Carpe Diem

Friday evening linkage

oil1. Chart of the Day. Daily US oil production surged above 8.6 million barrels last week for the first time since October 1986, almost 28 years ago.

parking2. Map of the Day. Unpaid NYC parking tickets per UN diplomat by country, 1997-2002. Source: Forbes article “The World’s Most Corrupt Diplomats, As Told Through Parking Tickets.”

3. Who’d a-Thunk It? 40% of UK managers avoid hiring younger women to get around maternity leave? The costs of maternity leave are too high and women ‘aren’t as good at their jobs’ when they return, according to a survey of 500 managers.

4. The Beloit College Mindset List for the College Class of 2014, e.g. #1 “During their initial weeks of kindergarten, they were upset by endlessly repeated images of planes blasting into the World Trade Center, see full list here.

5. The criminalization of American business: The US legal system has become an extortion racket, according to The Economist:

Who runs the world’s most lucrative shakedown operation? The Sicilian mafia? The People’s Liberation Army in China? The kleptocracy in the Kremlin? If you are a big business, all these are less grasping than America’s regulatory system. The formula is simple: find a large company that may (or may not) have done something wrong; threaten its managers with commercial ruin, preferably with criminal charges; force them to use their shareholders’ money to pay an enormous fine to drop the charges in a secret settlement (so nobody can check the details). Then repeat with another large company.

6. Nanny Statism. California college students engaging in sexual activity will now first need “affirmative consent” from both parties?

7. Creative Destruction: Music Album Sales Fall to A New Historic Low.

8. Food Fact: Vs. a McDonald’s Big Mac, a Chipotle burrito has 3.3% more fat, 31% more cholesterol and 157% more sodium, and twice as many carbs.

9. One Word: Bearings: The Achilles Heel of Wind Turbines

10. Good News. Despite income differences, Americans of all backgrounds have never enjoyed such equality in length of life as today.

Bonus Quotation of the Day.

friedman

 

Carpe Diem

Quotation of the day on State power vs. social power…

….. is from Albert Jay Nock’s article “The Progressive Conversion of Social Power into State Power“:

It is unfortunately none too well understood that, just as the State has no money of its own, so it has no power of its own. All the power it has is what society gives it, plus what it confiscates from time to time on one pretext or another; there is no other source from which State power can be drawn. Therefore every assumption of State power, whether by gift or seizure, leaves society with so much less power. There is never, nor can there be, any strengthening of State power without a corresponding and roughly equivalent depletion of social power.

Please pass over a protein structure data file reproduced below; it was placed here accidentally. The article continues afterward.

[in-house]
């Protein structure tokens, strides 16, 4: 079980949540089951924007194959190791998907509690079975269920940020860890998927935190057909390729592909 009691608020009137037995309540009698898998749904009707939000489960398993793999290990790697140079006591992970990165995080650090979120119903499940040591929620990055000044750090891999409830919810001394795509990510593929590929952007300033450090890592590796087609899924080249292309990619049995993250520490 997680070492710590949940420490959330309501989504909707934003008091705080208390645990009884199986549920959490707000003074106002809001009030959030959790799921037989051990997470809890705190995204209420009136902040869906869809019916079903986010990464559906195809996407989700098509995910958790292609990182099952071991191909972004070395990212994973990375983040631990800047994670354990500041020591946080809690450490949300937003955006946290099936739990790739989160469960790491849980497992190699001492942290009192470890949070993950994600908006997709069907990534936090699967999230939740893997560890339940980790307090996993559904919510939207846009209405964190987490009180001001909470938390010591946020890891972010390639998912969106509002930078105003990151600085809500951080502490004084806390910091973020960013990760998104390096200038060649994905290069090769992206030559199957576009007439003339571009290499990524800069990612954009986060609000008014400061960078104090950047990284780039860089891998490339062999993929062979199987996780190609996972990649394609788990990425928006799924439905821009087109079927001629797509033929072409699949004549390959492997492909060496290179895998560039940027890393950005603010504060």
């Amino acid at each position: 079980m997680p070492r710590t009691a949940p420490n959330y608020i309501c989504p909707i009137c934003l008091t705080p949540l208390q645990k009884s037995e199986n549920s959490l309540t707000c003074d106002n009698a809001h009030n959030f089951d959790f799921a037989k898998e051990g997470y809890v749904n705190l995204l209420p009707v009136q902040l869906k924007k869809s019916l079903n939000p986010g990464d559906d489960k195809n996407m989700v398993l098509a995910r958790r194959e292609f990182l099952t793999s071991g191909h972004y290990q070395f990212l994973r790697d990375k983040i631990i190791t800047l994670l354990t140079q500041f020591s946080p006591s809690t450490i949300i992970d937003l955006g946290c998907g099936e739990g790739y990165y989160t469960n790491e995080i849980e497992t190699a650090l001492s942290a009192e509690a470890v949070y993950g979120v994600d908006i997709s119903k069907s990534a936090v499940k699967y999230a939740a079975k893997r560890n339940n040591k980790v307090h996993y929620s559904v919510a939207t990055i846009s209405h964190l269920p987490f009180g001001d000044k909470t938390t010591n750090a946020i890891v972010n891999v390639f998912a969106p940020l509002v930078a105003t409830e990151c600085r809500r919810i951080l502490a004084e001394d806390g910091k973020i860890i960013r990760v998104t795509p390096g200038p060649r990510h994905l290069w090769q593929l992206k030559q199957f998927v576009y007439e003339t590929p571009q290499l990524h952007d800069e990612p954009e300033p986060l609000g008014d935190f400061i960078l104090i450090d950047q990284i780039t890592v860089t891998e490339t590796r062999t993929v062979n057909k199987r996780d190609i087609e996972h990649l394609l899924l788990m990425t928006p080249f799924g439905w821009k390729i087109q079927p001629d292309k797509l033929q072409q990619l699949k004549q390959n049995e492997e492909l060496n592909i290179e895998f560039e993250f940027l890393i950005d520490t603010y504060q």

HT: Dennis Gartman in today’s The Gartman Letter

Carpe Diem

Markets in everything: Market-based alternatives to Obamacare

1. Concierge Medicine (as reported by WAAY-TV in Decatur, AL):

With the Affordable Care Act in full swing, there’s a growing trend across the nation that’s changing the way patients get treatment. And now concierge medicine is being offered at The Heartbeat Away Clinic in Decatur, Alabama. “What I’m doing is unprecedented” said Nurse Practitioner Kimberly Samuel. “I’m not accepting any insurance whatsoever.”

“I’m doing a concierge type medicine where people pay a monthly amount. It’s a very minimum amount and I’ll see them as often as they would like to be seen” said Samuel. Samuel charges a monthly or yearly membership fee that starts at $50 for an individual and $100 for a family of 4. The fee includes appointments or walk-ins for reduced wait times, 24 hour access by phone or email, and 45 minutes for each visit. The fee also includes a wellness panel with blood work.

Two weeks ago, Samuel opened the clinic to cater to those who don’t have insurance after researching the growing trend of concierge medicine in larger cities. By eliminating the cost of billing insurance companies, Samuel can cut overhead expenses up to 40 percent and transfer the savings to her patients.
A growing number of doctors are going the concierge route due to what some call a costly amount of insurance regulations and red tape in Obamacare. Samuel said cutting out the middleman allows her to focus more on her patients.

2. Oklahoma Doctor Making a Run Around Obamacare (as reported by Watchdog.org):

About a year before the birth of Obamacare, Dr. Keith Smith, director of the Surgery Center of Oklahoma, posted all the prices for his center’s surgeries online. Today, he’s in expansion mode, looking to build two more operating rooms. His fastest-growing group of patients? Obamacare enrollees.